In the recent session on Sir Andrew Duncan’s vote, questions were asked by Mr. Shinwell and others about how we stood in “heavy tanks.” We have hitherto regarded A.ss as the heaviest we should make, though a great deal of work has been done, I think by Stern, on a still larger type. I believe that there is even a pilot model. Of course our problem is different from the Russian or great Continental Powers because of shipment, although that is no final bar.
However, it now appears, on the highest authority, that the Russians have produced a very large tank, said to be over 70 tons, against which the German A/T 6-pounder [Panzer IV] has proved useless. It seems to me that the question of a much heavier tank has now come sharply to the front. The whole position must be reviewed, and we must know where we are - and that soon.
AA cruiser HMS Euryalus commissioned. (Dave Shirlaw)
FRANCE: Vichy severs diplomatic relations with the Soviet Union.
U.S.S.R.: The German Second Panzer Group captures Bobryusk, Russia. Army Group South captures Luvov. In the north the Germans advance toward Kiev.
The Luftwaffe scored a shattering victory over the Red Air Force in the first minutes of Operation Barbarossa. Aircrews flying He-111, Ju88 and Do17 bombers in flights of 3 at great height to avoid detection swooped on 66 Russian airfields. The Russians did not stand a chance. Their aircraft, parked wingtip to wingtip, were blasted by small fragmentation bombs, and then the bomber wheeled over the airfields to machine gun the burning wreckage. Hardly a shot was fired back. Then followed Stukas and Me110 fighter-bombers systematically working their way round the airfields which together with HQs, barracks and artillery positions, had been pinpointed by high-flying reconnaissance aircraft in the weeks before the invasion. After a day’s fighting the Soviets have lost 1,811 aircraft - 1,489 on the ground and 322 in the air - for the loss of only 35 German machines.
The fast moving German columns have pierced the Soviet defences wherever they attacked, leaving behind thousands of Russian soldiers to be dealt with by the infantry. General “Fast Heinz” Guderian is covering 25 miles a day with his panzer group, crossing rivers with tanks fitted with Schnorkel air tubes and extended exhausts. The German’s estimate that they have taken 150,000 prisoners and destroyed 1,200 tanks and 600 guns.
The German plan is based on three army groups:
1. Field Marshal Wilhelm von Leeb, commanding Army Group North, is driving through the Baltic states towards Leningrad, which is also being threatened by the Finns.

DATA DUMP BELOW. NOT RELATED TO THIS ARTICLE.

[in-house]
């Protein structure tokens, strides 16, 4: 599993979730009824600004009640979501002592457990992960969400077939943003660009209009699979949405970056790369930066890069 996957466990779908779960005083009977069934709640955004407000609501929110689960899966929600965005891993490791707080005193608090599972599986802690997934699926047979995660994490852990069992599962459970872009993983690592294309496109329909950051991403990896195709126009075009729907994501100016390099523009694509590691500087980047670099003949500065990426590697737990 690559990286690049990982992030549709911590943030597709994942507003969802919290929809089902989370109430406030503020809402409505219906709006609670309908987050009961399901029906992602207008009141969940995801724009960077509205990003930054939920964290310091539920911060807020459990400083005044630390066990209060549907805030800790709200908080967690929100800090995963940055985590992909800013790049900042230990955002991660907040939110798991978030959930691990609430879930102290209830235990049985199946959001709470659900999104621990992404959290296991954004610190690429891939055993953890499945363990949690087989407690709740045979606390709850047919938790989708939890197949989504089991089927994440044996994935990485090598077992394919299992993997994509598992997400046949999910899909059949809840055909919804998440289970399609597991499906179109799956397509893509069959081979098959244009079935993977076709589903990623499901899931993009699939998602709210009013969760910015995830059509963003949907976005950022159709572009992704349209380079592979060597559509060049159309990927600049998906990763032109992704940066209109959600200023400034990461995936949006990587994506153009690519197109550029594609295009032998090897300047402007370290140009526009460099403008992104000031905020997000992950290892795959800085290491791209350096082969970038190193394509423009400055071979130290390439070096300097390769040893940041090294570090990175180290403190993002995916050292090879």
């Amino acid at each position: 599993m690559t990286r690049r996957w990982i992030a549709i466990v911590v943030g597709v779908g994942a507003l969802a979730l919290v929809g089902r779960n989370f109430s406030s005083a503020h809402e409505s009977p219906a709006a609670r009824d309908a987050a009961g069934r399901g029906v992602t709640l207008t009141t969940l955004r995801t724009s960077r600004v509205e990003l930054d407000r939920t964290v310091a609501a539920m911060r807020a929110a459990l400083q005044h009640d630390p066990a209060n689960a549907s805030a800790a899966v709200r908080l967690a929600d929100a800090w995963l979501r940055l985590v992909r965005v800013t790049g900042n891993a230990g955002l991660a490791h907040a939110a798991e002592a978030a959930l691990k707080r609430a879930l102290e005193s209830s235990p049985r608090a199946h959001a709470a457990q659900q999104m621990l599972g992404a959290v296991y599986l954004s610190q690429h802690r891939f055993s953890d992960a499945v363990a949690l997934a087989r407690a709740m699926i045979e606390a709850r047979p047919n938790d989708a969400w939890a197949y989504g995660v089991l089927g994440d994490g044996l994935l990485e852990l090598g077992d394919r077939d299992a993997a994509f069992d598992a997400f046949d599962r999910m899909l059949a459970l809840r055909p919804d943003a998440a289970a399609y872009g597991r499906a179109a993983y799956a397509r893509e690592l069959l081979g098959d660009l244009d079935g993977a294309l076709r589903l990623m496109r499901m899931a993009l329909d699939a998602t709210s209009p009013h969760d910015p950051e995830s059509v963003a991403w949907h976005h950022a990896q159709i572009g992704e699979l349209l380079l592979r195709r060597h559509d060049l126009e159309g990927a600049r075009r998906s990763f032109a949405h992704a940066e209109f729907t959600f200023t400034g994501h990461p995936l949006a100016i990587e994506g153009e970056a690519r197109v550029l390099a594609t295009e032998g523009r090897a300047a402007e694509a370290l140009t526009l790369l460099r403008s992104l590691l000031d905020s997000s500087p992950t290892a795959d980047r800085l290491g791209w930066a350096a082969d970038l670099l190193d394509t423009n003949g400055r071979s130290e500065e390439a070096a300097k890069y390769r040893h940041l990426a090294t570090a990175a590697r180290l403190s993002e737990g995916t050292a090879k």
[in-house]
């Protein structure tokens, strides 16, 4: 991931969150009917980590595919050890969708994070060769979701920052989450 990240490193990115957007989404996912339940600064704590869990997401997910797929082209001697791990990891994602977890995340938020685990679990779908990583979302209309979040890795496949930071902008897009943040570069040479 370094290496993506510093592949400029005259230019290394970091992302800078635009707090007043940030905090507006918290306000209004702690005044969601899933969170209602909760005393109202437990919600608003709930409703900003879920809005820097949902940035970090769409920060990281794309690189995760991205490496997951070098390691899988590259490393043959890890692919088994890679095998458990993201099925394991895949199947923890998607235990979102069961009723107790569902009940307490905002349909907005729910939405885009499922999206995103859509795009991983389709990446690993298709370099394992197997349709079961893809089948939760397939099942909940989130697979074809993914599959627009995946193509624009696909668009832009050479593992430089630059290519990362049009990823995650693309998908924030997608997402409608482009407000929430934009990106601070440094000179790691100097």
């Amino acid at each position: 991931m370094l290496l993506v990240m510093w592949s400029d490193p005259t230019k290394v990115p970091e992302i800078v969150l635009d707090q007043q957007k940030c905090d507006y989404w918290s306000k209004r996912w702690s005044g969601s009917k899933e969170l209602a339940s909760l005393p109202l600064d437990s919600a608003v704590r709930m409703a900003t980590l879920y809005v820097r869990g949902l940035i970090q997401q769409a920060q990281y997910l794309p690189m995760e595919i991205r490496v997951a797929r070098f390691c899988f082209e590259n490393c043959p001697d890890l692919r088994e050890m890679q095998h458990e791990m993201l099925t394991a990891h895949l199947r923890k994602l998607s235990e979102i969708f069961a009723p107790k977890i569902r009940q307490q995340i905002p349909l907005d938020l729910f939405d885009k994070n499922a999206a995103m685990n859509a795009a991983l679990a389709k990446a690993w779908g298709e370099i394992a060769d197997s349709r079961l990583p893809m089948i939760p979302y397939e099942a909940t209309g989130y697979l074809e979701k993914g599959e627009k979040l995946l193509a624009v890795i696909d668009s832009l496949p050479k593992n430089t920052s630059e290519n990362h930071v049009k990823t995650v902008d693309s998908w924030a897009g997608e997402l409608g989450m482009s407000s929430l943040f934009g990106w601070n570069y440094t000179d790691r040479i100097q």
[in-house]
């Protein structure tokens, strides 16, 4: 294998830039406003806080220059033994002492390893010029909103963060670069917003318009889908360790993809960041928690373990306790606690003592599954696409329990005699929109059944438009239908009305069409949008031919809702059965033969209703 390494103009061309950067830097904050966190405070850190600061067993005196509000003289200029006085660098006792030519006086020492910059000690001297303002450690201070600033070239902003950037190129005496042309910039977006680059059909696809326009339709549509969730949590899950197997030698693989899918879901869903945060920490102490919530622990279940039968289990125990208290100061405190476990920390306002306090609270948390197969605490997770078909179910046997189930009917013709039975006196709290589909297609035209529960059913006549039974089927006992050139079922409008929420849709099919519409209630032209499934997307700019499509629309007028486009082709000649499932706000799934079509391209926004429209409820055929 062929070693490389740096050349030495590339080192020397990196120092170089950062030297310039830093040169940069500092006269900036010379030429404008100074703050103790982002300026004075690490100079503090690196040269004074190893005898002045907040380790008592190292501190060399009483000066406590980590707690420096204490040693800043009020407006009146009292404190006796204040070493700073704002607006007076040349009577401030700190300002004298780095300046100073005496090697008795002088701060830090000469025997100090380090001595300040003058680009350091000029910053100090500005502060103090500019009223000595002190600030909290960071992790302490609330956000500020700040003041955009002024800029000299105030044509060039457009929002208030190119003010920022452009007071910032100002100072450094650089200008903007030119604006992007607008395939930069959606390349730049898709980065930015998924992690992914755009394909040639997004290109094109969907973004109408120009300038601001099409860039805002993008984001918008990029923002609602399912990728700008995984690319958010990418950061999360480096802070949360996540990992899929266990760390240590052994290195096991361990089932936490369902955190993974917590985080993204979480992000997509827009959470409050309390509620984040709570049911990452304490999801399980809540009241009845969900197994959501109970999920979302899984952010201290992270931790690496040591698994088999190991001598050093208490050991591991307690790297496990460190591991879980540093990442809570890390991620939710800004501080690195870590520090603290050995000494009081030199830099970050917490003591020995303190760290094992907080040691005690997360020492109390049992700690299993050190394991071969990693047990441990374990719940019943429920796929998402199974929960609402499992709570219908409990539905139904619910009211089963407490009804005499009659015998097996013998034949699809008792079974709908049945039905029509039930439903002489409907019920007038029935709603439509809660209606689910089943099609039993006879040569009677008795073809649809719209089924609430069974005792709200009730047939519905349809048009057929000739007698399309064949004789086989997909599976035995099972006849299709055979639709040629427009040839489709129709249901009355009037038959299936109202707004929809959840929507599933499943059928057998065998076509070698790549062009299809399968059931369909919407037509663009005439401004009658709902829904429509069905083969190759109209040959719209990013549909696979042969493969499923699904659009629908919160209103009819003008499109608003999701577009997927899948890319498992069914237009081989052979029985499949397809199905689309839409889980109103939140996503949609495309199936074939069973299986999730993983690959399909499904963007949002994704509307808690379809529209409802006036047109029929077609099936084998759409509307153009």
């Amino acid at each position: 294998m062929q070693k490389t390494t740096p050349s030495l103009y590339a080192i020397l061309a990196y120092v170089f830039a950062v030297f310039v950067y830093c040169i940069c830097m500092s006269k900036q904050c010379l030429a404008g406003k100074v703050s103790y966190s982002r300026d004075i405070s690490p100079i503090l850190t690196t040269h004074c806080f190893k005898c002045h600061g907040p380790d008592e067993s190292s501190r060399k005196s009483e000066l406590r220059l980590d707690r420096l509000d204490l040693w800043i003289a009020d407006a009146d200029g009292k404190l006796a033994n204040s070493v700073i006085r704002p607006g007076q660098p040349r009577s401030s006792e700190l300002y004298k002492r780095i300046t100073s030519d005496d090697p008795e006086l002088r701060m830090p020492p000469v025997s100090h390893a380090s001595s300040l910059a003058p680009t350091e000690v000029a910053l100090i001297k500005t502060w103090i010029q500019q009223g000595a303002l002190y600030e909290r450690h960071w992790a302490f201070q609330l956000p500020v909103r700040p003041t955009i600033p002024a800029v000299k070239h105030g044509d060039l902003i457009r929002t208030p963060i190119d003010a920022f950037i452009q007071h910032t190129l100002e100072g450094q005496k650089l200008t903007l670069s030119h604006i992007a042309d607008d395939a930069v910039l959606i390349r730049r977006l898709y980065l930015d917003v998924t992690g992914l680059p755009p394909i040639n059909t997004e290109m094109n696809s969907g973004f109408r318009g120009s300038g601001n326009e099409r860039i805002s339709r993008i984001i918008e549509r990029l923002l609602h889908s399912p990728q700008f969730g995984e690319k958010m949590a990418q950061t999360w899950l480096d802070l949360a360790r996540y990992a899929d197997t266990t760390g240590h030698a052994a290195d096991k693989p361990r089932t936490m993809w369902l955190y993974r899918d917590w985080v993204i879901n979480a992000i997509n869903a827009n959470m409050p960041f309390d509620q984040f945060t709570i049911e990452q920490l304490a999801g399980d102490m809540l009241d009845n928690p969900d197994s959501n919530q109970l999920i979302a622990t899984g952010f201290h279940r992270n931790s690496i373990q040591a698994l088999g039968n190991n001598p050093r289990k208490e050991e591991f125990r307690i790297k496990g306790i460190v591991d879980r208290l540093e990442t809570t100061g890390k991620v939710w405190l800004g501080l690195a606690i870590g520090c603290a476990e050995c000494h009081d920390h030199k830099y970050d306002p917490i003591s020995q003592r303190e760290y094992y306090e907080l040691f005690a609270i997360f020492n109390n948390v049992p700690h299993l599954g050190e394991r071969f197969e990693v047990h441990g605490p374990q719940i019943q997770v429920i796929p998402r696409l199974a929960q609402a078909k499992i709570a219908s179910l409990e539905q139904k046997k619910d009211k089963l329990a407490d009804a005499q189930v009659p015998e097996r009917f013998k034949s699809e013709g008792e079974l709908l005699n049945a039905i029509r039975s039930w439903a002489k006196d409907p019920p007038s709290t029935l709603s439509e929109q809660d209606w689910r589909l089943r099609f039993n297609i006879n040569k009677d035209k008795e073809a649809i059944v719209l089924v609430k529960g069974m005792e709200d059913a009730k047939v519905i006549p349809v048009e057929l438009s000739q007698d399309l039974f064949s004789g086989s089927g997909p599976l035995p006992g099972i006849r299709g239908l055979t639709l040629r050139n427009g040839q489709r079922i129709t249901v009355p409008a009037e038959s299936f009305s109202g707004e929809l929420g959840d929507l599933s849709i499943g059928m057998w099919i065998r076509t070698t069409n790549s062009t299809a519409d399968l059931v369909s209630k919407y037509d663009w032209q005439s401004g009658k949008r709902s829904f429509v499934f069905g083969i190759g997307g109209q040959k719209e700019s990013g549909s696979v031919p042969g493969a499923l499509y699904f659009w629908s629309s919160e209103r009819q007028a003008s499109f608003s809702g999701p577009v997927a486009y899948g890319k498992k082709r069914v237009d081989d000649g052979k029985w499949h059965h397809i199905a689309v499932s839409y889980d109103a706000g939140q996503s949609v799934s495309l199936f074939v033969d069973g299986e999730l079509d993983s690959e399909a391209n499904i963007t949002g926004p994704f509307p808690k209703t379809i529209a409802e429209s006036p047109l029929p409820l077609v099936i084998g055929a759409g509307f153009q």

2. Field Marshal Fedor von Bock’s Army Group Centre has the strongest tank forces and has been ordered to encircle and destroy the Soviet forces in Byelorussia, thus opening the road to Moscow.
3. Army Group South, under Field Marshal Gerd von Runstedt, is preparing for a holding attack from Romaniainto Bessarabia, while a tank force thrusts deep into the Ukraine towards Kiev to cut off the defenders.
The Soviets are launching counter attacks against all three groups, but they have not succeeded in holding the Germans yet.
The western front commander, General Dmitri Pavlov, and his leading officers are executed for incompetence on Stalin’s orders.
Hitler’s hangmen are pouring into the USSR behind his tanks. As the Germans advance they festoon the landscape with multiple gallows, each with its full quota of Soviet officials and political commissars. The policy of terror is being carried out by front-line troops as well as by the special task forces of the Gestapo. Hitler has ordered that every officer has the right to shoot any person suspected of “criminal action”.
Russians, like all Slavs, are regarded as Untermenschen, sub-humans, by the Germans and killed with casual brutality. No preparations have been made to deal with the thousands of prisoners that the Germans are taking, and they are being left to rot without food or medical attention. There is no doubt that the Nazis intend to follow the extermination policy which they inflicted on the Poles and wipe out all Russians capable of mounting any form of resistance. Rule by terror.
Himmler has been designated to act independently of the army to carry out “special tasks”. His SS “Einsatzgruppen”, have moved into the war zone and begun to massacre the Jews.
Luftwaffe: JG 51 claims its 1,000th victim of the campaign.
The Soviet Information Bureau announced:
Fighting is continuing against strong enemy motorised forces in the Lutsk area. Despite his fresh armoured reinforcements, all the enemy’s attempt to break through our lines in the direction of Novograd Volynskiy [Ukraine] and Shepetovka have failed and been beaten back. Our armoured forces and the Soviet air force even succeeded in destroying a great part of the enemy armoured and motorised troops.